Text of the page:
The Future Church Summit (FCS) will take place July 6-8, at the Mennonite Church USA convention in Orlando. It will be a generative, open space for denomination-wide conversation — to dream together, reset priorities and engage one another in answering the question: How will we follow Jesus as Anabaptists in the 21st century?
Chantelle Todman Moore is co-founder of unlock Ngenuity a consulting, coaching and therapy business. She is also a qualified administrator for the Intercultural Development Inventory (IDI). She is passionate about embracing diversity and difference as a gift, seeking justice as a mandate and being moved to act by love. She lives in Philadelphia with her spouse, Sam, and their three daughters. Chantelle is a member of the design team for the Future Church Summit. This post originally ran on the Menno Snapshots blog for Mennonite Church USA.
Becoming Anabaptist for me was a lot like “coming home” spiritually.
I grew up in a Pentecostal denomination and later, during my graduate studies, was introduced to Anabaptism. When I write that I became an Anabaptist, it might sound almost like a conversion experience when in truth it was more like finally finding a theological identity that was more in touch with my reality. Being an Afro-Caribbean woman, the experiences I had surrounding my race and gender convinced me that my faith needed to be experienced in community, oriented towards peace and justice in our world.
I needed a Jesus who understood and experienced suffering and could speak to my realities as a black woman experiencing ongoing oppression.
It seems like so much of Western Christianity is influenced by this idea of being a lone-ranger Christian. Your faith is expected to be lived out mostly in isolation. When I started attending a diverse, urban Mennonite church in Northeast Philadelphia, I experienced being part of a congregation that valued building community and worked at living out their faith in tangible ways in our local community. Our community building was not just focused inward but extended outward to encompass our neighborhood, city and world. We celebrated birthdays, anniversaries and sobriety milestones every month, held community festivals and prayer walks in our neighborhood and also supported an indigenous missionary involved in church planting in Kerela, India. After the shooting at the historic Emmanuel AME congregation in 2015, my congregation lamented with me by having a congregational time of prayer, lighting candles and silence.
Personally, my faith community has carried me through some rough seasons. When my 9-year old nephew died, they held me and listened to my pain and questions without judgement. There have been multiple times when my church community has rallied around in support of my family, which was especially needed since neither my spouse’s nor my family live close by. Being in community is not without its struggles. There are times when we hurt each other; it can feel risky and messy. In our Christian Education class about diversity, racism and the church, we had some difficult conversations that were not always comfortable or safe.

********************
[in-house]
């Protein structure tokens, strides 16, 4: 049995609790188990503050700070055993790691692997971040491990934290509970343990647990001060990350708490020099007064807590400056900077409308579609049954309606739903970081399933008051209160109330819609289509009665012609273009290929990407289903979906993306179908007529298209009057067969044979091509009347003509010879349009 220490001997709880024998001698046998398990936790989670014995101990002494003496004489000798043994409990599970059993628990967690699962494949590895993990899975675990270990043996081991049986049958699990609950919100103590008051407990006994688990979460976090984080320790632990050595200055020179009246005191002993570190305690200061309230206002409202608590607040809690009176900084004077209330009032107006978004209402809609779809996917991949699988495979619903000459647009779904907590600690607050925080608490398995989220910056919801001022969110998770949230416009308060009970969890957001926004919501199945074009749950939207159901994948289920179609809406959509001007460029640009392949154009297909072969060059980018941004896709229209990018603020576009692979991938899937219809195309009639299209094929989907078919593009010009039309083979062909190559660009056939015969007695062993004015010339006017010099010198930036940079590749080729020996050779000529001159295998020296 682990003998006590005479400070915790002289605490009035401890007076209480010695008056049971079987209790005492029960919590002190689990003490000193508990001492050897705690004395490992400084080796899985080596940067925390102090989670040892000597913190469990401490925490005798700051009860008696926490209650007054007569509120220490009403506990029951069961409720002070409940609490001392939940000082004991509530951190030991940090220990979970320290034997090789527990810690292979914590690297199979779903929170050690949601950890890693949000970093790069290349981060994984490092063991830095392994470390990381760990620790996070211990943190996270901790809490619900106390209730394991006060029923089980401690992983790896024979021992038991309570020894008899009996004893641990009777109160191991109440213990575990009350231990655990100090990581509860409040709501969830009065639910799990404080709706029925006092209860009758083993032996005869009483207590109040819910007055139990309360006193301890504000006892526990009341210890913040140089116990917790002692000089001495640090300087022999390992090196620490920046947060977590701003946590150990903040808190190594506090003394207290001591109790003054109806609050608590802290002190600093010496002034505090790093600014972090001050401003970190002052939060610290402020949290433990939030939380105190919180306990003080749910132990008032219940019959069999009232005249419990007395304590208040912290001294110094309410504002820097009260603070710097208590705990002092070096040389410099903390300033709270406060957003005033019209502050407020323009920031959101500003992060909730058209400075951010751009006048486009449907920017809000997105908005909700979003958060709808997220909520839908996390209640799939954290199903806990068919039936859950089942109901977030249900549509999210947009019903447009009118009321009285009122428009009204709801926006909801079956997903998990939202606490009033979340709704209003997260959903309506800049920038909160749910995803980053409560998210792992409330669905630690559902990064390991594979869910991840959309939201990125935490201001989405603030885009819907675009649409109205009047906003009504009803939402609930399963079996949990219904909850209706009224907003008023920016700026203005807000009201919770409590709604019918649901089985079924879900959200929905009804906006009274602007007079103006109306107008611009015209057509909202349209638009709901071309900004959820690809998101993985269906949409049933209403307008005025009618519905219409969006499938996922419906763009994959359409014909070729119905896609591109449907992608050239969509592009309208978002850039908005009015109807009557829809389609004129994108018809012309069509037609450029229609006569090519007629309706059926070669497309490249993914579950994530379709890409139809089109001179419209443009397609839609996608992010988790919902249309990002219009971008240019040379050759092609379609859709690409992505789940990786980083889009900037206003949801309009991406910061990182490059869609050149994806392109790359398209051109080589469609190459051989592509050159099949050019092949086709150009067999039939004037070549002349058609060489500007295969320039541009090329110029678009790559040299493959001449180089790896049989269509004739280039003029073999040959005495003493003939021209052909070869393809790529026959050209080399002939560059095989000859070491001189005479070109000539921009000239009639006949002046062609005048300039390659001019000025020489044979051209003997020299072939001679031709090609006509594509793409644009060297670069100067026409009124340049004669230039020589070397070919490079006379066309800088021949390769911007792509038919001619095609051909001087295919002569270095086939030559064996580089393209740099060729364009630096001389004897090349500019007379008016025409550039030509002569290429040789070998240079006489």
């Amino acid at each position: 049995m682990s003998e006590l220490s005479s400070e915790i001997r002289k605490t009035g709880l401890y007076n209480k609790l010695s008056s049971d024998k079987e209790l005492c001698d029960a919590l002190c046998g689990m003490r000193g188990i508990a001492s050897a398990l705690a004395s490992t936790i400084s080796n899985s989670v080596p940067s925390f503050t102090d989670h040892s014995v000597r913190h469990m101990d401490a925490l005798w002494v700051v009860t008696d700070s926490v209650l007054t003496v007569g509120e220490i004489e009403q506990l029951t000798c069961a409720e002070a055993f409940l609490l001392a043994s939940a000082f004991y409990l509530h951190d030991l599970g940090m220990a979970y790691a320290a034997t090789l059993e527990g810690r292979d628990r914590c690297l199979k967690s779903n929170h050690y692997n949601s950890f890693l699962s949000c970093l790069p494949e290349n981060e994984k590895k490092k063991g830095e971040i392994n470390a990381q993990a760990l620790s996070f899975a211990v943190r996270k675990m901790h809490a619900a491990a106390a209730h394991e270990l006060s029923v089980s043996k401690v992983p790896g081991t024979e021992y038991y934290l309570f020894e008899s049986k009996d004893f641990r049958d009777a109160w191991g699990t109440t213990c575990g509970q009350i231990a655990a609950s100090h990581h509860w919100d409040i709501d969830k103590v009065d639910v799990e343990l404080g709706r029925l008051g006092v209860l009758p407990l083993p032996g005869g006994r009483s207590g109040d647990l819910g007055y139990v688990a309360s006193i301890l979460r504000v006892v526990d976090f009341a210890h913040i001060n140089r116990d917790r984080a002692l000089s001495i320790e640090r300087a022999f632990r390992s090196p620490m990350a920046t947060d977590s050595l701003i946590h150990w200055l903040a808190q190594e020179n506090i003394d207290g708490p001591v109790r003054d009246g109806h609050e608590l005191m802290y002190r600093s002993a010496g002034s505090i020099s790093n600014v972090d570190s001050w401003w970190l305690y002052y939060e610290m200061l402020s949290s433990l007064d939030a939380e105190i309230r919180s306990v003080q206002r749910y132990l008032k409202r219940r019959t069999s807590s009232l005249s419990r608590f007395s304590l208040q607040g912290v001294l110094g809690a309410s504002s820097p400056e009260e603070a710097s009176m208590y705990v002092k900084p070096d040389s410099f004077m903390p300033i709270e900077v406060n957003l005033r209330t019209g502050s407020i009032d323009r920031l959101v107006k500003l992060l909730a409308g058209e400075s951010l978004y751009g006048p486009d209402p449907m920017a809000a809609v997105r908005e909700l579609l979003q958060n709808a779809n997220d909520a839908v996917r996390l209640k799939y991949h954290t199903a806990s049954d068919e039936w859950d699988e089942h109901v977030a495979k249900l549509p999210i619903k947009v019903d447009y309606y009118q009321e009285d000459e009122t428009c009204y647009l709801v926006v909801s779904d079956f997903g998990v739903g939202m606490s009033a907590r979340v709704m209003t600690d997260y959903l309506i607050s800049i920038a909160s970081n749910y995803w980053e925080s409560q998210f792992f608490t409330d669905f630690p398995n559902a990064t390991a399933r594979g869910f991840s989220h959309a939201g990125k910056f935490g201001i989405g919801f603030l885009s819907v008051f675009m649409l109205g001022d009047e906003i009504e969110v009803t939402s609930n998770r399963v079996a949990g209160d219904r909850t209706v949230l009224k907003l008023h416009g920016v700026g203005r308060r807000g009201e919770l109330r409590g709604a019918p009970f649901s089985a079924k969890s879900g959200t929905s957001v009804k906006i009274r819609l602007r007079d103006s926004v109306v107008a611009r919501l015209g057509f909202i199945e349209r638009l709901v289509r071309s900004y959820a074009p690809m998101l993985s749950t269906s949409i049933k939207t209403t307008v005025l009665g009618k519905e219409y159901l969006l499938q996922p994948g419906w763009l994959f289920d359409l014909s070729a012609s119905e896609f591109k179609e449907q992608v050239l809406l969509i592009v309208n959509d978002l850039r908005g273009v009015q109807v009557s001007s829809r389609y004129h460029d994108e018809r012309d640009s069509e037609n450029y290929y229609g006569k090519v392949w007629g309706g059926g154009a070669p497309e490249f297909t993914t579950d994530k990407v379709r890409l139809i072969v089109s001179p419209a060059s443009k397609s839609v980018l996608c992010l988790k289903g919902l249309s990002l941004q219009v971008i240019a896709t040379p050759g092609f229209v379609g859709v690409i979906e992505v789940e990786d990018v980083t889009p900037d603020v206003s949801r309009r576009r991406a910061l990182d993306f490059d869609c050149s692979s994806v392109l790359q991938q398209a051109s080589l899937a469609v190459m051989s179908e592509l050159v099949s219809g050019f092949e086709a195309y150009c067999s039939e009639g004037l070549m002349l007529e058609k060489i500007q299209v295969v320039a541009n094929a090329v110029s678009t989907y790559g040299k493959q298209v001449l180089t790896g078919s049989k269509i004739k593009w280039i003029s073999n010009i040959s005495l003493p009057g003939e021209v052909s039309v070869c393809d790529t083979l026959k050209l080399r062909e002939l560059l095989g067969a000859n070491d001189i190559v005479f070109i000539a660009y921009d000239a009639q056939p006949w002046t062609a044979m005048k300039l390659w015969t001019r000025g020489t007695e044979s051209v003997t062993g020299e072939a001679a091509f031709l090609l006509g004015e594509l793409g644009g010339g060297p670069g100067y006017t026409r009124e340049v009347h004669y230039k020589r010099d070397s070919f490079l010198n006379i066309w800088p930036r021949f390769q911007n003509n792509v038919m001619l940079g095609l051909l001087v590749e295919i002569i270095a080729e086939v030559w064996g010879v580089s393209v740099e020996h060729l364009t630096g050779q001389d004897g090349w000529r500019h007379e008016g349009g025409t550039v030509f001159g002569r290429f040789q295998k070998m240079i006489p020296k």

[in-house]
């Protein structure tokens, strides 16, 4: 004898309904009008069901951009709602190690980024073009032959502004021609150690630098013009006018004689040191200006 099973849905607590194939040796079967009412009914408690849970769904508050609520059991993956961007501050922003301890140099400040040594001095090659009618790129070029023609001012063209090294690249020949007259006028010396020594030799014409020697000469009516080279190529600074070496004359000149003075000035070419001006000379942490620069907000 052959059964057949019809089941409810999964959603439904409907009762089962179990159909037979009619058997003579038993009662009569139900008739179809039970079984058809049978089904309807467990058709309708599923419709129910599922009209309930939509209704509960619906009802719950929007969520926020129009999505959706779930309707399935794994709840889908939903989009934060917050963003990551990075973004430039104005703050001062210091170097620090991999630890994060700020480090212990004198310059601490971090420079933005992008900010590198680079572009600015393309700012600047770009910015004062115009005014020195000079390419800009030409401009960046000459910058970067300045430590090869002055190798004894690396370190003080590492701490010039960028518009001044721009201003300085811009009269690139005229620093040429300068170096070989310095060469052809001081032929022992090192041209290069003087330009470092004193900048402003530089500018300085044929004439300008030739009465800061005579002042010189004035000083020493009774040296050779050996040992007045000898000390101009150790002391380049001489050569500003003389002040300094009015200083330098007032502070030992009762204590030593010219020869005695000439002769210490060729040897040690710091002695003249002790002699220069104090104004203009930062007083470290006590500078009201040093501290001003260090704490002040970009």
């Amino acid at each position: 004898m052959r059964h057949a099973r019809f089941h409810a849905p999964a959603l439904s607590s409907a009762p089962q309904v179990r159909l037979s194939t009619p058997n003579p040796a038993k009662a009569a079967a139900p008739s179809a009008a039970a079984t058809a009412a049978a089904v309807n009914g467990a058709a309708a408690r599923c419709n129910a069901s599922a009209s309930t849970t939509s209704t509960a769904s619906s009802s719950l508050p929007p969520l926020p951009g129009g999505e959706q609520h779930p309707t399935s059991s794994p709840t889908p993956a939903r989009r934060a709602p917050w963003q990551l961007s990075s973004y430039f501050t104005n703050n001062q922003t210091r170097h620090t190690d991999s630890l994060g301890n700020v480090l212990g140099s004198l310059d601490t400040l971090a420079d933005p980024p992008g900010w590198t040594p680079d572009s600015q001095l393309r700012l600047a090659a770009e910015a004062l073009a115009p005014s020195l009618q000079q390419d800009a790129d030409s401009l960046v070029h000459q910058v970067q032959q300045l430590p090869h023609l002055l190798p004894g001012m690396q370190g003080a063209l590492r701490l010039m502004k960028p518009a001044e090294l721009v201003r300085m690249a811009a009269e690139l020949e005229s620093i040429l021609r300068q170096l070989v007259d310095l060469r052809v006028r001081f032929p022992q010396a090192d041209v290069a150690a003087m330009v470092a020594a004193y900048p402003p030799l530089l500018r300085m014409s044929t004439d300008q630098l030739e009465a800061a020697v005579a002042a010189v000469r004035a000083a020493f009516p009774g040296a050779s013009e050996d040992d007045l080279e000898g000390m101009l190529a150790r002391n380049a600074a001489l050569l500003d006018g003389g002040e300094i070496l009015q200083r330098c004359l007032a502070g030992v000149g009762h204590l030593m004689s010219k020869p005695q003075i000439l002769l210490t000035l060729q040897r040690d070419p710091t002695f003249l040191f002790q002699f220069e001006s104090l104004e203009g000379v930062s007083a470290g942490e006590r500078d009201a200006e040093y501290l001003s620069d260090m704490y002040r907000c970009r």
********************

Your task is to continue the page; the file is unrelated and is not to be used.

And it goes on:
But I know that we are not meant to live out our faith alone and the rewards for building meaningful community are worth the risks.
Earlier in my faith journey, I saw peace as being a way of avoiding conflict. But I longed for a way to experience peace as something that was active and tangible in its expression. Through Anabaptism, I realized that as followers of Christ, the peace we are meant to experience is in fact much deeper and bigger than conflict avoidance. Experiencing this deeper peace— shalom—means that my end goal is not about being non-confrontational, but rather it is a way of being that encompasses our well-being, right relationships with each other, the Creator and creation. I should see the evidence of shalom in my personal life, community and world. Part of the evidence of shalom is justice. When I see those on the margins of our society and church being centralized, like my experience at the last Women Doing Theology conference, then I see a glimpse of what justice in action looks like.
When the power to shape the future of the Mennonite church is shared, like the opportunity offered through the Future Church Summit, then I see us embodying faithful Anabaptism.
The Future Church Summit provides us a space to re-discover why we choose to be Anabaptist and what is essential to us in living out our Anabaptist faith. As we invest in building and re-building our community of faith my hope is that we encounter shalom and can see the evidence in our congregations, local communities and world.